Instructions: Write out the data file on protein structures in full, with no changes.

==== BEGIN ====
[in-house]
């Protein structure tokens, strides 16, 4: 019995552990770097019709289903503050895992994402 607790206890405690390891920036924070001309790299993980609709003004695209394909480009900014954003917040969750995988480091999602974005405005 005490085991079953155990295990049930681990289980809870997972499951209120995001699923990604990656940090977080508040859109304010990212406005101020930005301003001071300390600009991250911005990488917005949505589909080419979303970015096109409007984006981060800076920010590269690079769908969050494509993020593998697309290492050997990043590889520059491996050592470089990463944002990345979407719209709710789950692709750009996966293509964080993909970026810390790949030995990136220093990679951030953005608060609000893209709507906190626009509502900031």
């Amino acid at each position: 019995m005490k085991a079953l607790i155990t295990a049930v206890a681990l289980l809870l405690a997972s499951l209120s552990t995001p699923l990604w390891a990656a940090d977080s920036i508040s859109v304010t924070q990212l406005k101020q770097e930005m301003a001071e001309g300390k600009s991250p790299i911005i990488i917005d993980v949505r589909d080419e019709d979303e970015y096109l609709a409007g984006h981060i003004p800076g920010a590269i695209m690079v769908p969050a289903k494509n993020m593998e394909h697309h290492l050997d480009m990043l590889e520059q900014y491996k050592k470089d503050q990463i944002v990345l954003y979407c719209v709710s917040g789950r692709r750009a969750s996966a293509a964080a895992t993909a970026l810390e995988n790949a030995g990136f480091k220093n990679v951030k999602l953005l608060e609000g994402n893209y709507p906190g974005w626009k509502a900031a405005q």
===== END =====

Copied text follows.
[in-house]
């Protein structure tokens, strides 16, 4: 019995552990770097019709289903503050895992994402 607790206890405690390891920036924070001309790299993980609709003004695209394909480009900014954003917040969750995988480091999602974005405005 005490085991079953155990295990049930681990289980809870997972499951209120995001699923990604990656940090977080508040859109304010990212406005101020930005301003001071300390600009991250911005990488917005949505589909080419979303970015096109409007984006981060800076920010590269690079769908969050494509993020593998697309290492050997990043590889520059491996050592470089990463944002990345979407719209709710789950692709750009996966293509964080993909970026810390790949030995990136220093990679951030953005608060609000893209709507906190626009509502900031």
């Amino acid at each position: 019995m005490k085991a079953l607790i155990t295990a049930v206890a681990l289980l809870l405690a997972s499951l209120s552990t995001p699923l990604w390891a990656a940090d977080s920036i508040s859109v304010t924070q990212l406005k101020q770097e930005m301003a001071e001309g300390k600009s991250p790299i911005i990488i917005d993980v949505r589909d080419e019709d979303e970015y096109l609709a409007g984006h981060i003004p800076g920010a590269i695209m690079v769908p969050a289903k494509n993020m593998e394909h697309h290492l050997d480009m990043l590889e520059q900014y491996k050592k470089d503050q990463i944002v990345l954003y979407c719209v709710s917040g789950r692709r750009a969750s996966a293509a964080a895992t993909a970026l810390e995988n790949a030995g990136f480091k220093n990679v951030k999602l953005l608060e609000g994402n893209y709507p906190g974005w626009k509502a900031a405005q």